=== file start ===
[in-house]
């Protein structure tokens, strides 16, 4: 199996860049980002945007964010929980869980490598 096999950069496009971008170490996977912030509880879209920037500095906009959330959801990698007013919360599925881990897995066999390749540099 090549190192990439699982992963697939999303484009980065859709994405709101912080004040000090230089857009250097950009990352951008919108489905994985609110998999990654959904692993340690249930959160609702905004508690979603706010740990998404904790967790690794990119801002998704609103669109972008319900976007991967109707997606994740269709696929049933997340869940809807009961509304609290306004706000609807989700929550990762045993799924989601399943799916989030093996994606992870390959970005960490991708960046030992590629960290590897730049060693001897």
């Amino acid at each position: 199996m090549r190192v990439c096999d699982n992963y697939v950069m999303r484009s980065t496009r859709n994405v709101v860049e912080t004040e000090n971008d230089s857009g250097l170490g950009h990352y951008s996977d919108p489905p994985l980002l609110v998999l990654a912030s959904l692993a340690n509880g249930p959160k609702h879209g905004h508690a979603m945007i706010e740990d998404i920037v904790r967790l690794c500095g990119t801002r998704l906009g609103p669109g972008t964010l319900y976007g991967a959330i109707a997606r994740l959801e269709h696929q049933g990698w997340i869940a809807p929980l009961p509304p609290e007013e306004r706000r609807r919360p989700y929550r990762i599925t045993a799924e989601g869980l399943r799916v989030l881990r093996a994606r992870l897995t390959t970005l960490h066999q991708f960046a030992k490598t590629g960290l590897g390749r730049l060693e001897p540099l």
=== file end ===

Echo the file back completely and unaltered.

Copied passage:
[in-house]
């Protein structure tokens, strides 16, 4: 199996860049980002945007964010929980869980490598 096999950069496009971008170490996977912030509880879209920037500095906009959330959801990698007013919360599925881990897995066999390749540099 090549190192990439699982992963697939999303484009980065859709994405709101912080004040000090230089857009250097950009990352951008919108489905994985609110998999990654959904692993340690249930959160609702905004508690979603706010740990998404904790967790690794990119801002998704609103669109972008319900976007991967109707997606994740269709696929049933997340869940809807009961509304609290306004706000609807989700929550990762045993799924989601399943799916989030093996994606992870390959970005960490991708960046030992590629960290590897730049060693001897």
């Amino acid at each position: 199996m090549r190192v990439c096999d699982n992963y697939v950069m999303r484009s980065t496009r859709n994405v709101v860049e912080t004040e000090n971008d230089s857009g250097l170490g950009h990352y951008s996977d919108p489905p994985l980002l609110v998999l990654a912030s959904l692993a340690n509880g249930p959160k609702h879209g905004h508690a979603m945007i706010e740990d998404i920037v904790r967790l690794c500095g990119t801002r998704l906009g609103p669109g972008t964010l319900y976007g991967a959330i109707a997606r994740l959801e269709h696929q049933g990698w997340i869940a809807p929980l009961p509304p609290e007013e306004r706000r609807r919360p989700y929550r990762i599925t045993a799924e989601g869980l399943r799916v989030l881990r093996a994606r992870l897995t390959t970005l960490h066999q991708f960046a030992k490598t590629g960290l590897g390749r730049l060693e001897p540099l």